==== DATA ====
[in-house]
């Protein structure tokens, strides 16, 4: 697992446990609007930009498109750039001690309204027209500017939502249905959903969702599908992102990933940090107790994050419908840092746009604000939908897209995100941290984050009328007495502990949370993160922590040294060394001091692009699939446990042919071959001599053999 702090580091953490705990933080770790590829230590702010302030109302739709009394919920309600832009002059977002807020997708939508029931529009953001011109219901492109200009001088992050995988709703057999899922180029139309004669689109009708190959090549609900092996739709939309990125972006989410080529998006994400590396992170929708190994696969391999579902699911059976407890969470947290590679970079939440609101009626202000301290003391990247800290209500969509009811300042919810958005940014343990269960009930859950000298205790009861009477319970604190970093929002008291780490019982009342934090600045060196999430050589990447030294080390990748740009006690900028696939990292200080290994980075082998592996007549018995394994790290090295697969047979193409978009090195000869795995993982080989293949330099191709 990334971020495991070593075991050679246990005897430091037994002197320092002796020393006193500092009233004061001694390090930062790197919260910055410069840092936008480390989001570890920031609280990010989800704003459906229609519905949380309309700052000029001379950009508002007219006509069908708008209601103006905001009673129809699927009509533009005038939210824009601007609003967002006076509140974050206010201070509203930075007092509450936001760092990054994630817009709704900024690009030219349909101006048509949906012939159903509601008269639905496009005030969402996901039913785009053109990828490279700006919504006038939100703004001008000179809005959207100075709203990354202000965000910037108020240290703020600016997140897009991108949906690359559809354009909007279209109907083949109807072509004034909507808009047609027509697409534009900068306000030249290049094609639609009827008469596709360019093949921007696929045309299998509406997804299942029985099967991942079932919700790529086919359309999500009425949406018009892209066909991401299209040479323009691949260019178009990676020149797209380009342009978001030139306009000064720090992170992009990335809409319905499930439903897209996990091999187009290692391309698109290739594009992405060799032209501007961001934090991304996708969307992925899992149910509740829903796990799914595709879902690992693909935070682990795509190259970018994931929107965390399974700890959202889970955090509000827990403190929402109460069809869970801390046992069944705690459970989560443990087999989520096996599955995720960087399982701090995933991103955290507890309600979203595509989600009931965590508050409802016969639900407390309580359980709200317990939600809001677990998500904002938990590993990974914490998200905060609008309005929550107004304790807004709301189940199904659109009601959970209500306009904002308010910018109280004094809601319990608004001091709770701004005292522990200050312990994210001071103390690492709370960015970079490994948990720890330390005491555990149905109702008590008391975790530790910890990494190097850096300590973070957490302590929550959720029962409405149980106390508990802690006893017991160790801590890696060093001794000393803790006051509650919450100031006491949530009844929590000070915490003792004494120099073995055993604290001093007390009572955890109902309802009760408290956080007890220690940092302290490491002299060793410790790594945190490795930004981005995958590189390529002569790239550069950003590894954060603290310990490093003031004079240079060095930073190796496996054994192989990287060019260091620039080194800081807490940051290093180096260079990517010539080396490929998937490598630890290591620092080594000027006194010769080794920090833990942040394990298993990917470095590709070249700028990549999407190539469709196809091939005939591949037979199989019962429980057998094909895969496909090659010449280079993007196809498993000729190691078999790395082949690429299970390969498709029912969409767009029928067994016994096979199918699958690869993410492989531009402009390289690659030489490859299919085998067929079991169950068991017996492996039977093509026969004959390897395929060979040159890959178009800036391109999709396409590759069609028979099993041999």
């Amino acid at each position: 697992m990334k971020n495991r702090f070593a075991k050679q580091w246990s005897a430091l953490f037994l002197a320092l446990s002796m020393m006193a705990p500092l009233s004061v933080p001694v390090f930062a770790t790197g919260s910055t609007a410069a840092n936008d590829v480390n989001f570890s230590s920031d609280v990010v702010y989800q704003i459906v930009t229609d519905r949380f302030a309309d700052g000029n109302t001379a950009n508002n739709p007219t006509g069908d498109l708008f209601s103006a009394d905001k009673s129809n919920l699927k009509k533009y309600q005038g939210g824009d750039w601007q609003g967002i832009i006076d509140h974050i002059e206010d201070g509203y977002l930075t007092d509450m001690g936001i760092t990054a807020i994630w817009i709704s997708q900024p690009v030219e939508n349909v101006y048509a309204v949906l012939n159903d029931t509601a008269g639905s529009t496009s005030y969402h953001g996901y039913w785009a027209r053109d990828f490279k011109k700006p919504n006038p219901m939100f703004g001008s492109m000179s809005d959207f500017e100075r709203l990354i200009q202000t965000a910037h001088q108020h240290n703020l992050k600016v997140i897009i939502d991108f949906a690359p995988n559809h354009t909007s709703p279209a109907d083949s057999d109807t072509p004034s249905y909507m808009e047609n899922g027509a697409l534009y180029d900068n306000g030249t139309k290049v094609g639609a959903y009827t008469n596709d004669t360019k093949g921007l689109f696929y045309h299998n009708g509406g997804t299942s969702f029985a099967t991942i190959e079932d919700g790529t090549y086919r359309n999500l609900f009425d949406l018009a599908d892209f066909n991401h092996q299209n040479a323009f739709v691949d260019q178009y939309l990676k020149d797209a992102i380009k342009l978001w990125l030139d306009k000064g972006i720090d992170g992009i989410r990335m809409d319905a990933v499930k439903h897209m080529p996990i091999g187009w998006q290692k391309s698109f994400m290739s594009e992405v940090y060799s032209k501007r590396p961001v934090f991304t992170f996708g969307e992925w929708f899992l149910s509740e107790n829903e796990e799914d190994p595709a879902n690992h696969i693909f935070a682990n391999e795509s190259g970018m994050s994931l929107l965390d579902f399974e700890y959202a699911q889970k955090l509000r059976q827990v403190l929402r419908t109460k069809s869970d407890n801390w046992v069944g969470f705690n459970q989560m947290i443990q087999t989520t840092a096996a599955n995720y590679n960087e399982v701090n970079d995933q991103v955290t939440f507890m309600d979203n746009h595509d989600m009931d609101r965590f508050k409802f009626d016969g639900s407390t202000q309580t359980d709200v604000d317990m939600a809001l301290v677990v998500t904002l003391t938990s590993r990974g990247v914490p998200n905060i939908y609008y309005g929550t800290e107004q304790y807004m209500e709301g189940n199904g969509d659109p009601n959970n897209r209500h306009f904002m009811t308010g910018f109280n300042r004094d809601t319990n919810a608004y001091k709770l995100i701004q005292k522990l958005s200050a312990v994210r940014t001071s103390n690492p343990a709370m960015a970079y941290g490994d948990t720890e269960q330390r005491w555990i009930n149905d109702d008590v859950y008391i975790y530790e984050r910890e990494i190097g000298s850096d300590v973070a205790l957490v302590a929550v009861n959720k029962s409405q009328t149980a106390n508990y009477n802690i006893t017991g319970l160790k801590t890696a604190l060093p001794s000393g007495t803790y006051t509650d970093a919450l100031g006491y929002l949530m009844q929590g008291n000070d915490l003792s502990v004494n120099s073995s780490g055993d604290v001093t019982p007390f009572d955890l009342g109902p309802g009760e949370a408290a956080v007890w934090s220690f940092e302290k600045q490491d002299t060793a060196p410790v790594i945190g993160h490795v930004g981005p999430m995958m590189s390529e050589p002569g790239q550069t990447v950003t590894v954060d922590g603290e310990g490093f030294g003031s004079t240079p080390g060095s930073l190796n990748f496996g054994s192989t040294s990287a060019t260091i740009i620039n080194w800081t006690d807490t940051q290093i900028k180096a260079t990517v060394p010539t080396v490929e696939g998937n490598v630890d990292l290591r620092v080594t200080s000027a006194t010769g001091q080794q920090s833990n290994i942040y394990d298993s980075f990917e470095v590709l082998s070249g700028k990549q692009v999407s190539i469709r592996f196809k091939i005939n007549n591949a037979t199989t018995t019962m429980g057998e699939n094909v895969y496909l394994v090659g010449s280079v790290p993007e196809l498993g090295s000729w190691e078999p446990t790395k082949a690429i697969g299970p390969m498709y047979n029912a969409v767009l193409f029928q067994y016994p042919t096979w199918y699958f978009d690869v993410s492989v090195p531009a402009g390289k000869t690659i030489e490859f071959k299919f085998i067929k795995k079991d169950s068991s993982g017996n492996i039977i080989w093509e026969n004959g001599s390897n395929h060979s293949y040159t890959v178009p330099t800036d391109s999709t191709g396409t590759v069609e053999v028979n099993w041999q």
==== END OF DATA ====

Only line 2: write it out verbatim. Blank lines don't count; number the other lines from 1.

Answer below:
């Protein structure tokens, strides 16, 4: 697992446990609007930009498109750039001690309204027209500017939502249905959903969702599908992102990933940090107790994050419908840092746009604000939908897209995100941290984050009328007495502990949370993160922590040294060394001091692009699939446990042919071959001599053999 702090580091953490705990933080770790590829230590702010302030109302739709009394919920309600832009002059977002807020997708939508029931529009953001011109219901492109200009001088992050995988709703057999899922180029139309004669689109009708190959090549609900092996739709939309990125972006989410080529998006994400590396992170929708190994696969391999579902699911059976407890969470947290590679970079939440609101009626202000301290003391990247800290209500969509009811300042919810958005940014343990269960009930859950000298205790009861009477319970604190970093929002008291780490019982009342934090600045060196999430050589990447030294080390990748740009006690900028696939990292200080290994980075082998592996007549018995394994790290090295697969047979193409978009090195000869795995993982080989293949330099191709 990334971020495991070593075991050679246990005897430091037994002197320092002796020393006193500092009233004061001694390090930062790197919260910055410069840092936008480390989001570890920031609280990010989800704003459906229609519905949380309309700052000029001379950009508002007219006509069908708008209601103006905001009673129809699927009509533009005038939210824009601007609003967002006076509140974050206010201070509203930075007092509450936001760092990054994630817009709704900024690009030219349909101006048509949906012939159903509601008269639905496009005030969402996901039913785009053109990828490279700006919504006038939100703004001008000179809005959207100075709203990354202000965000910037108020240290703020600016997140897009991108949906690359559809354009909007279209109907083949109807072509004034909507808009047609027509697409534009900068306000030249290049094609639609009827008469596709360019093949921007696929045309299998509406997804299942029985099967991942079932919700790529086919359309999500009425949406018009892209066909991401299209040479323009691949260019178009990676020149797209380009342009978001030139306009000064720090992170992009990335809409319905499930439903897209996990091999187009290692391309698109290739594009992405060799032209501007961001934090991304996708969307992925899992149910509740829903796990799914595709879902690992693909935070682990795509190259970018994931929107965390399974700890959202889970955090509000827990403190929402109460069809869970801390046992069944705690459970989560443990087999989520096996599955995720960087399982701090995933991103955290507890309600979203595509989600009931965590508050409802016969639900407390309580359980709200317990939600809001677990998500904002938990590993990974914490998200905060609008309005929550107004304790807004709301189940199904659109009601959970209500306009904002308010910018109280004094809601319990608004001091709770701004005292522990200050312990994210001071103390690492709370960015970079490994948990720890330390005491555990149905109702008590008391975790530790910890990494190097850096300590973070957490302590929550959720029962409405149980106390508990802690006893017991160790801590890696060093001794000393803790006051509650919450100031006491949530009844929590000070915490003792004494120099073995055993604290001093007390009572955890109902309802009760408290956080007890220690940092302290490491002299060793410790790594945190490795930004981005995958590189390529002569790239550069950003590894954060603290310990490093003031004079240079060095930073190796496996054994192989990287060019260091620039080194800081807490940051290093180096260079990517010539080396490929998937490598630890290591620092080594000027006194010769080794920090833990942040394990298993990917470095590709070249700028990549999407190539469709196809091939005939591949037979199989019962429980057998094909895969496909090659010449280079993007196809498993000729190691078999790395082949690429299970390969498709029912969409767009029928067994016994096979199918699958690869993410492989531009402009390289690659030489490859299919085998067929079991169950068991017996492996039977093509026969004959390897395929060979040159890959178009800036391109999709396409590759069609028979099993041999």